A high-ranking National Park officer and three of his former subordinates turned themselves in to authorities in Bangkok on Tuesday, a day after a Thai court issued arrest warrants against them on charges linked to killing a rights activist whose remains were found in September.
Chaiwat Limlikhit-akson, two national park officers and one former park officer face murder and other charges in connection with the slaying of ethnic Karen activist Porlajee Rakchongcharoen (also known as Billy), according to arrest warrants issued by a special court for state officials on Monday.
Investigators said Billy was killed at Kaeng Krachan National Park in Phetchaburi province in 2014 when Chaiwat was the park’s chief and the three men were his aides.
In September, Department of Special Investigation (DSI) members found bone fragments in an oil tank submerged in a reservoir inside the national park, and officials issued arrest warrants after DNA analysis confirmed the remains as those of the missing activist.
“I deny every allegation against me,” Chaiwat told reporters after he and the others reported to the DSI office in Bangkok on Tuesday.
“We are protectors of national forests, our lives have been dedicated to the benefit of the nation,” said Chaiwat, the chief of a northeastern conservation area. “Currently, I have been turned into a suspect, especially by social media. It’s unfair to me – I can tell you that I have fought for the justice system all along.”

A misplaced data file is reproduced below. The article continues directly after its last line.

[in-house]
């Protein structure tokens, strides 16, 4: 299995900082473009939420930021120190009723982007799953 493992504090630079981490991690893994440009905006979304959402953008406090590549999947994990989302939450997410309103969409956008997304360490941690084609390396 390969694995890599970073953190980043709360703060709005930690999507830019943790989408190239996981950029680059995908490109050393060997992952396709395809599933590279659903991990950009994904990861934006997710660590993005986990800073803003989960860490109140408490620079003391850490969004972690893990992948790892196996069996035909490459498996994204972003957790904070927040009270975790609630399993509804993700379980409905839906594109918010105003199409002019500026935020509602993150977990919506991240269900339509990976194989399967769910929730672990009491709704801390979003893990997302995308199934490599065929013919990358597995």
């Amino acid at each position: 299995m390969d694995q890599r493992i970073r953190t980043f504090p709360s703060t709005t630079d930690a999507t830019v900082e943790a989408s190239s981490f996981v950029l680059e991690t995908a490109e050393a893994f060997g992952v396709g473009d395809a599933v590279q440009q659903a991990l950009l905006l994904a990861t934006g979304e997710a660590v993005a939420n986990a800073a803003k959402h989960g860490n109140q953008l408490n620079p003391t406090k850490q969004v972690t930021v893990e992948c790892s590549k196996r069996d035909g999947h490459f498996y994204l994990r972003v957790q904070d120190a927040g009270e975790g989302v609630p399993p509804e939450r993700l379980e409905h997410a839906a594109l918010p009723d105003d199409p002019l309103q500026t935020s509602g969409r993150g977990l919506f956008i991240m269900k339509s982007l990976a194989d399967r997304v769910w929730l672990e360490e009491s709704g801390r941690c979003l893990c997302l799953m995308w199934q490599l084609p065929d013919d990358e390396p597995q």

The four suspects all denied the charges against them during interrogation, DSI deputy Lt. Col. Pakorn Sucheevakul told reporters.
They appeared before the Central Criminal Court for Corruption and Misconduct Cases where each posted bail of 800,000 baht ($26,360).
Slain man fought for Karen land rights
Billy was a leader of the Karen ethnic minority living in an area of Kaeng Krachan National park who fought for land rights after Chaiwat sought to move them from the park.
The initial police investigation showed Billy went missing on April 17, 2014, the day he was stopped by park officers at a checkpoint while traveling to meet Karen villagers who had accused officials of setting fire to their homes three years earlier.
Park officials set fire to 20 homes in 2011 in an effort to stave off alleged land encroachment by Karen, according to the Bangkok Post.
Chaiwat and his aides had told police they released Billy after questioning him for illegally gathering honey.
Billy’s family sued Chaiwat for Billy’s disappearance but the case was dismissed after a judge ruled there that there was not enough evidence to prosecute.
With the help of rights advocates, Billy’s widow, Pinapa Prueksawan, lodged a new complaint asking DSI to reopen the case.
The Bwa G’Naw people, otherwise known as Karen, Kariang or Yang, are members of a hill tribe scattered across Myanmar, Laos and Thailand.
The number of Karen ranges between 7.5 million and 14 million, with most of them concentrated in Myanmar, according to official population estimates. The Australian Karen Foundation estimates as many as 1 million Karen live in Thailand.